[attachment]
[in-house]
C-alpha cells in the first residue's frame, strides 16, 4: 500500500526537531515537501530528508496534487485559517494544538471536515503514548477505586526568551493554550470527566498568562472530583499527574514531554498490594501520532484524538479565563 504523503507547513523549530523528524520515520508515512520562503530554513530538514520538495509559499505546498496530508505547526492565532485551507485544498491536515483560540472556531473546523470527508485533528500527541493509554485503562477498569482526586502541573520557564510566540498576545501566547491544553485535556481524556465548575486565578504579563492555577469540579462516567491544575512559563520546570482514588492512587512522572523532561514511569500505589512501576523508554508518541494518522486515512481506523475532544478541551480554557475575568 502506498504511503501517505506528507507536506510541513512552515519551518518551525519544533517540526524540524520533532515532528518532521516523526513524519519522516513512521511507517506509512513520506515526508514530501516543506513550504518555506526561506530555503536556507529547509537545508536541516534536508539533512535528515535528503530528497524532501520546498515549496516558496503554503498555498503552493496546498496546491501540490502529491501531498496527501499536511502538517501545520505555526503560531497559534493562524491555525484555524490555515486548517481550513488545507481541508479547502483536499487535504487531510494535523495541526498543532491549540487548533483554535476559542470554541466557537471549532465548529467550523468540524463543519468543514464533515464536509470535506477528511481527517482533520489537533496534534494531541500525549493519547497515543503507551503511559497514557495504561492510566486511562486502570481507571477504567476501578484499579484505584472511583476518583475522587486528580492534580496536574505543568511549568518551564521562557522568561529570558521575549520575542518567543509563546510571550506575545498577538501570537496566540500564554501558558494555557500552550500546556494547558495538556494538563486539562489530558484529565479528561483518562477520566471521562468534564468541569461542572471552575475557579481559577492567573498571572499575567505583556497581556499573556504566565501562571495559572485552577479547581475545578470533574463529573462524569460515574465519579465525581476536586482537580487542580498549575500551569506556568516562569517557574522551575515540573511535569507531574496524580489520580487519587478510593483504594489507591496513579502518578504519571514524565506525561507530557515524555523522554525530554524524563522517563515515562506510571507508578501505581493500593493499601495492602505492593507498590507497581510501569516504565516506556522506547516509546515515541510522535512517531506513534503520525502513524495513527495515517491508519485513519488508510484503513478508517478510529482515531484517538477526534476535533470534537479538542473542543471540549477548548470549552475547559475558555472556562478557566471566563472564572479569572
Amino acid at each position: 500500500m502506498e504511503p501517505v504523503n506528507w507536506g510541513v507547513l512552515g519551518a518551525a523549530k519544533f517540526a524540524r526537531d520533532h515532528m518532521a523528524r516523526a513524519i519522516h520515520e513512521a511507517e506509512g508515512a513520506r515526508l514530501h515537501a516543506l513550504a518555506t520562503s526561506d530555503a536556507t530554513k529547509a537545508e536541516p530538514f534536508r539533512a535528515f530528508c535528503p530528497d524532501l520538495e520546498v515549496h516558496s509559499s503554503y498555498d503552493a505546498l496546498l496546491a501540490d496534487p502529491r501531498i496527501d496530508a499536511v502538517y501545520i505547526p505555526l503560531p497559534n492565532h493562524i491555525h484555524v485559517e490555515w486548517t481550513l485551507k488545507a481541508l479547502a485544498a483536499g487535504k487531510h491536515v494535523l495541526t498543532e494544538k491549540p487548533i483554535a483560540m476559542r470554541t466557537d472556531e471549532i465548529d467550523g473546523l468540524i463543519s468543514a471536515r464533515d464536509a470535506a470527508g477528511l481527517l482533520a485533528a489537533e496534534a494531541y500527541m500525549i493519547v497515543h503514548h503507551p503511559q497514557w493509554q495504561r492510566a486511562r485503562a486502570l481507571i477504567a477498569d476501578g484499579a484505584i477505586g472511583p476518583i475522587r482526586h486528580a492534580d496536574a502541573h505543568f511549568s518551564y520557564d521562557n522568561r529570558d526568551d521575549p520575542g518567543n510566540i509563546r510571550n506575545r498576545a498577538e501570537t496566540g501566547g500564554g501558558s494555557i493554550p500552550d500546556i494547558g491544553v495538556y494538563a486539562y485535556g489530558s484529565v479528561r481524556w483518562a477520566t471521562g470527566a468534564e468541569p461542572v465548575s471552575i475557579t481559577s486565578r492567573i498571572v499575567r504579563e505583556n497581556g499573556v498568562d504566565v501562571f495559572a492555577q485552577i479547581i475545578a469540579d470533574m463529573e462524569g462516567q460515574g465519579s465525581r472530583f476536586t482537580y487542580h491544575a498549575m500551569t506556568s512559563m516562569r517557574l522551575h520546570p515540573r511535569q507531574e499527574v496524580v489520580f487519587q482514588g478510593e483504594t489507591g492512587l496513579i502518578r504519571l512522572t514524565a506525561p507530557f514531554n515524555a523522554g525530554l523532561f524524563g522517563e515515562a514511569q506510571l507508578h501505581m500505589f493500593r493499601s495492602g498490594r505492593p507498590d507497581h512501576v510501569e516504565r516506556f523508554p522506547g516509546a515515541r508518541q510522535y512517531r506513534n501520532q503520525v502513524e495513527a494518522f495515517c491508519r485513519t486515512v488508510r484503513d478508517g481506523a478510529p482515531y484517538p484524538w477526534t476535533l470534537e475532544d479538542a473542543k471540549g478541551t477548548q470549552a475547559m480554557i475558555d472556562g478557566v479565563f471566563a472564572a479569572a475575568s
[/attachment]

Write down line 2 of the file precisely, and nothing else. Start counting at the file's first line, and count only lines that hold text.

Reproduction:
C-alpha cells in the first residue's frame, strides 16, 4: 500500500526537531515537501530528508496534487485559517494544538471536515503514548477505586526568551493554550470527566498568562472530583499527574514531554498490594501520532484524538479565563 504523503507547513523549530523528524520515520508515512520562503530554513530538514520538495509559499505546498496530508505547526492565532485551507485544498491536515483560540472556531473546523470527508485533528500527541493509554485503562477498569482526586502541573520557564510566540498576545501566547491544553485535556481524556465548575486565578504579563492555577469540579462516567491544575512559563520546570482514588492512587512522572523532561514511569500505589512501576523508554508518541494518522486515512481506523475532544478541551480554557475575568 502506498504511503501517505506528507507536506510541513512552515519551518518551525519544533517540526524540524520533532515532528518532521516523526513524519519522516513512521511507517506509512513520506515526508514530501516543506513550504518555506526561506530555503536556507529547509537545508536541516534536508539533512535528515535528503530528497524532501520546498515549496516558496503554503498555498503552493496546498496546491501540490502529491501531498496527501499536511502538517501545520505555526503560531497559534493562524491555525484555524490555515486548517481550513488545507481541508479547502483536499487535504487531510494535523495541526498543532491549540487548533483554535476559542470554541466557537471549532465548529467550523468540524463543519468543514464533515464536509470535506477528511481527517482533520489537533496534534494531541500525549493519547497515543503507551503511559497514557495504561492510566486511562486502570481507571477504567476501578484499579484505584472511583476518583475522587486528580492534580496536574505543568511549568518551564521562557522568561529570558521575549520575542518567543509563546510571550506575545498577538501570537496566540500564554501558558494555557500552550500546556494547558495538556494538563486539562489530558484529565479528561483518562477520566471521562468534564468541569461542572471552575475557579481559577492567573498571572499575567505583556497581556499573556504566565501562571495559572485552577479547581475545578470533574463529573462524569460515574465519579465525581476536586482537580487542580498549575500551569506556568516562569517557574522551575515540573511535569507531574496524580489520580487519587478510593483504594489507591496513579502518578504519571514524565506525561507530557515524555523522554525530554524524563522517563515515562506510571507508578501505581493500593493499601495492602505492593507498590507497581510501569516504565516506556522506547516509546515515541510522535512517531506513534503520525502513524495513527495515517491508519485513519488508510484503513478508517478510529482515531484517538477526534476535533470534537479538542473542543471540549477548548470549552475547559475558555472556562478557566471566563472564572479569572